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There is no doubt the West Nile virus is here to stay, and this could be the worst year yet regarding its effects on wildlife and people. The virus now has spread from New York City to virtually every state east of the Mississippi River. Missouri, Arkansas, and Indiana reported infections in their states last year. The virus entered the New World in the summer of 1999 in northern Queens and spread out from there. It was assisted by the worst drought recorded in the area in 100 years.

How does drought foster the establishment of the West Nile virus agent, since it is transmitted by mosquitoes, an aquatic insect? Although many species of mosquitoes have been shown to carry West Nile virus and often transmit it to birds and other animals, the main vector species for the human infection is the mosquito Culex pipiens. C. pipiens is a polluted water-loving organism that prefers to lay its eggs in raw sewage. Droughts are ideal climatic conditions for C. pipiens because people are habitually sloppy with water: Witness the role standing water played in the initial outbreak in Queens. Neglected swimming pools, half-filled bird baths, flower containers at grave sites, discarded liquid garbage, etc., are all sites that attract the attention of C. pipiens. Somehow, this mosquito finds these sites, and nearby humans become victim to the bites of emerging adult mosquitoes.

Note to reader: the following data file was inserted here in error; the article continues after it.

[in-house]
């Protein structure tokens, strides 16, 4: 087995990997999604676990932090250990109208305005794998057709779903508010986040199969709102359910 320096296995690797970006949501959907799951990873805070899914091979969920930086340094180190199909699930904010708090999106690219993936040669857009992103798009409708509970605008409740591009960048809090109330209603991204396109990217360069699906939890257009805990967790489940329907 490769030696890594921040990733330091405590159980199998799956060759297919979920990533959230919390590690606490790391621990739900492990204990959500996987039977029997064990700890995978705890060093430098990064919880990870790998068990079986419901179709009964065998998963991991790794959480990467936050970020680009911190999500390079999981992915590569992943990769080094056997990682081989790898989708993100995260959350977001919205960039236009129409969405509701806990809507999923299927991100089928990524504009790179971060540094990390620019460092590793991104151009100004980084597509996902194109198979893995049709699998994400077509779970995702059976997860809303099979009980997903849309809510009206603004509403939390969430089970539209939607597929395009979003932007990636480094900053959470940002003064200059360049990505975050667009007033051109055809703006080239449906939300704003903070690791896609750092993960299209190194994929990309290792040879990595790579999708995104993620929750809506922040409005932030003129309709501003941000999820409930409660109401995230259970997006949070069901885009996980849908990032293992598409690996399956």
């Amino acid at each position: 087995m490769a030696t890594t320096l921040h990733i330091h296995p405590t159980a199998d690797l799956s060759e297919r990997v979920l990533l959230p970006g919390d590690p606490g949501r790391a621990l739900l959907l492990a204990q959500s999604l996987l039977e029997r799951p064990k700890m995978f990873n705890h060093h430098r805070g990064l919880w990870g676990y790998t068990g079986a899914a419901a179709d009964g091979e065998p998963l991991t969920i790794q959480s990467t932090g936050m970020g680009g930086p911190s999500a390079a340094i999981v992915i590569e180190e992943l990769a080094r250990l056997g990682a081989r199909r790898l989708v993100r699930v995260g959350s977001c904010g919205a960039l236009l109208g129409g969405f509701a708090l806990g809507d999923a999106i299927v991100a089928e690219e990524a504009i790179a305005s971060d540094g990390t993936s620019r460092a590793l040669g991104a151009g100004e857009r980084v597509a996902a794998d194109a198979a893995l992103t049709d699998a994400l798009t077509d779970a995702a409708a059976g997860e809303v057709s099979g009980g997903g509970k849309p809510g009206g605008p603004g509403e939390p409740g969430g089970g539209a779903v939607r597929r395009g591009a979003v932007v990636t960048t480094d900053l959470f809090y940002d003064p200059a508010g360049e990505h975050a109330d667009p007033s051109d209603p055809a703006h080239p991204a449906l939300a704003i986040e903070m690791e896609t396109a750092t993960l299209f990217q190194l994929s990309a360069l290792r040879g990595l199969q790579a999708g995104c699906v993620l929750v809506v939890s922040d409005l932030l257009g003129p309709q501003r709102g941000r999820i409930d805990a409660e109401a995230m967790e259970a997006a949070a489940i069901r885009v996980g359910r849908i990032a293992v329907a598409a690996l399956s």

The severe winter drought of 2001-2002 has attracted the attention of epidemiologists who fear a worsening of the West Nile virus story. Will the virus reach the West Coast? Will retirement communities in the far west (e.g., in Arizona, New Mexico) experience fatal epidemics? What will be the fate of the numerous species of exotic birds of Florida and Utah (e.g., the California condor)? Only time will tell. If the drought up and down the East Coast continues into the summer, will the West Nile virus ravage the entire area?

In addition to people, another source of worry is the horses. While infected horses cannot maintain levels of West Nile virus, and thus cannot serve as sources of infection for people, the mortality rate in equines is over 30 percent. For thoroughbred horse breeders, the West Nile virus has become public enemy No. 1. Fortunately, a vaccine is currently being tested that appears to offer good protection, at least in mice, against the most virulent form of the West Nile virus. Should the vaccine prove efficacious, then undoubtedly it will be given to all horses, and perhaps field trials in the elderly may commence, as well. But the development of a vaccine takes time.

What can the ordinary citizen do in the meantime? Avoiding contact with mosquitoes is the best strategy for preventing infection with any of the mosquito-borne viruses. Clean up all spills, make sure that containers around the outside of the house or apartment do not have water in them, use insect repellent when out at night (e.g., at the ball park), and use mosquito-proof screening on all windows. In 1998, no one had to worry about West Nile virus unless they traveled to an endemic center. In the spring of 2002, 283 million people will go to bed each night with one more thing to worry about. The first cases of West Nile virus this year have already emerged in Florida, infecting a few unlucky chickens and horses. The old saw that goes “nature abhors a vacuum” has never been more true than in today’s world.

For more information about the history of the West Nile virus, see http://westnilestory.com.

Dr. Dickson Despommier is professor of microbiology at P&S and professor of parasitology at the Mailman School of Public Health. Robin Eisner, editor of In Vivo, provides editorial guidance for Point of View contributions.


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